*Research conducted among 702 CIPD members
**Statistics from the Wimbledon website http://www.wimbledon.com/en_GB/news/articles/2010-07-06/201007071278484605882.html
***BBC Audiences statistics
Notes to editors:
Who needs a TV Licence?
If anyone at your business watches or records TV programmes as they are being shown on TV, irrespective of what channel they're watching, what device they're using (TV, computer, laptop, mobile phone or any other),Â and how they receive them (terrestrial, satellite, cable, via the Internet or any other), you will need to be covered by a valid TV Licence. In general, one licence will cover all the TV equipment your business uses for business purposes on a single site. Â The only exception to this is hotels, which have separate licensing requirements.
However, if you sub-let any part of your premises to another business or have an on-site social or welfare club, then it will require its own separate licence. Please note that the licence does not cover any residential accommodation on-site or within the premises.
When is a licence not needed?
You do not need a licence for your business premises if the TV equipment is never used to receive or record television programme services, but is only used for closed circuit monitoring or to watch pre-recorded videos.
Penalties for TV Licence evasion
Using television receiving equipment to watch or record television programme services without the correct licence is a criminal offence. Â Your business could face prosecution and a fine of up to Â£1,000.
Paying for your business's TV licence
A colour TV licence costs Â£145.50. A black and white TV licence costs Â£49. The licence fee is set by Government.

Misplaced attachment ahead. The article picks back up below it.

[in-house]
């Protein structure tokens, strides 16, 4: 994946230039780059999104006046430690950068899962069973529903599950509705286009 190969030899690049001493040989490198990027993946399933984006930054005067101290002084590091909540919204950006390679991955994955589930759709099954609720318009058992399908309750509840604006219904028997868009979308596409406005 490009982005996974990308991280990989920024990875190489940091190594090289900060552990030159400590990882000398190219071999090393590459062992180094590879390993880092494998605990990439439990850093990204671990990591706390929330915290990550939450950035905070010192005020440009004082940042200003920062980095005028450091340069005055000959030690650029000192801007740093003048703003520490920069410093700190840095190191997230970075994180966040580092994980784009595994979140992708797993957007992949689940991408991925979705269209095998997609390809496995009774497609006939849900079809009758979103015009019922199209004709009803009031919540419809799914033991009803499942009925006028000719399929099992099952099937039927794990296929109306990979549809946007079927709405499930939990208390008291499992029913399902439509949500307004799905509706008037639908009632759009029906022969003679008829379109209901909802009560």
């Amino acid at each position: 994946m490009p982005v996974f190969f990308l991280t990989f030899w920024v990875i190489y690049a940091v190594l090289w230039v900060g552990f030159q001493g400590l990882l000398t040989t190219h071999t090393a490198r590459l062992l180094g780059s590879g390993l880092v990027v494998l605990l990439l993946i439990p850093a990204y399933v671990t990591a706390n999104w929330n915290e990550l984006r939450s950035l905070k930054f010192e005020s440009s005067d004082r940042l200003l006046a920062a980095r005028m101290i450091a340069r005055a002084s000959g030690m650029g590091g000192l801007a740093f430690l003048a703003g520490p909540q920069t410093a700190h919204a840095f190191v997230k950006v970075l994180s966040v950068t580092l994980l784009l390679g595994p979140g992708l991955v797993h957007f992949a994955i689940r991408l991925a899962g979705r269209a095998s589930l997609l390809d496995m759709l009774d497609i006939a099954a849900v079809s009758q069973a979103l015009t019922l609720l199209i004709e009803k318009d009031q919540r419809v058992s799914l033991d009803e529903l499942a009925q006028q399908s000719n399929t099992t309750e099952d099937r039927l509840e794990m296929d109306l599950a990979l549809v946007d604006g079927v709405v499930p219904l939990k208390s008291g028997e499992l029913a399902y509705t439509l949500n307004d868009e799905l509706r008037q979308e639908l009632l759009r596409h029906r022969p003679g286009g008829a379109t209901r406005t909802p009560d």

TV Licensing aims to make it as easy as possible for people to buy a TV Licence, which is why there are many different ways to pay.
• Over-the-counter - people can now pay at 23,000 PayPoint outlets across the country
• Direct Debit - monthly, quarterly or annual Direct Debit payment schemes are available and can be set up online at http://www.tvlicensing.co.uk/directdebit
• Online - people are now able to pay online at http://www.tvlicensing.co.uk/info by Direct Debit or with a debit or credit card
• To find out more about paying in weekly instalments over the counter, online, by SMS or by phone using the TV Licensing Payment Card visit http://www.tvlicensing.co.uk/cashplans
• Debit or credit card over the phone - this facility accepts payment from a range of debit cards including Maestro, Delta and Connect
• By post - send a cheque made payable to TV Licensing to: TV Licensing, Bristol BS98 1TL
• BACS: Businesses can pay by BACS electronic transfer. Please phone +44(0)300-790-6124 for more information
For more information about any of our payment options, to set up Direct Debit payments or to pay over the phone by debit or credit card please call +44(0)300-790-6063. Â
TV Licensing press office on +44(0)20-7544-3144 or email email@example.com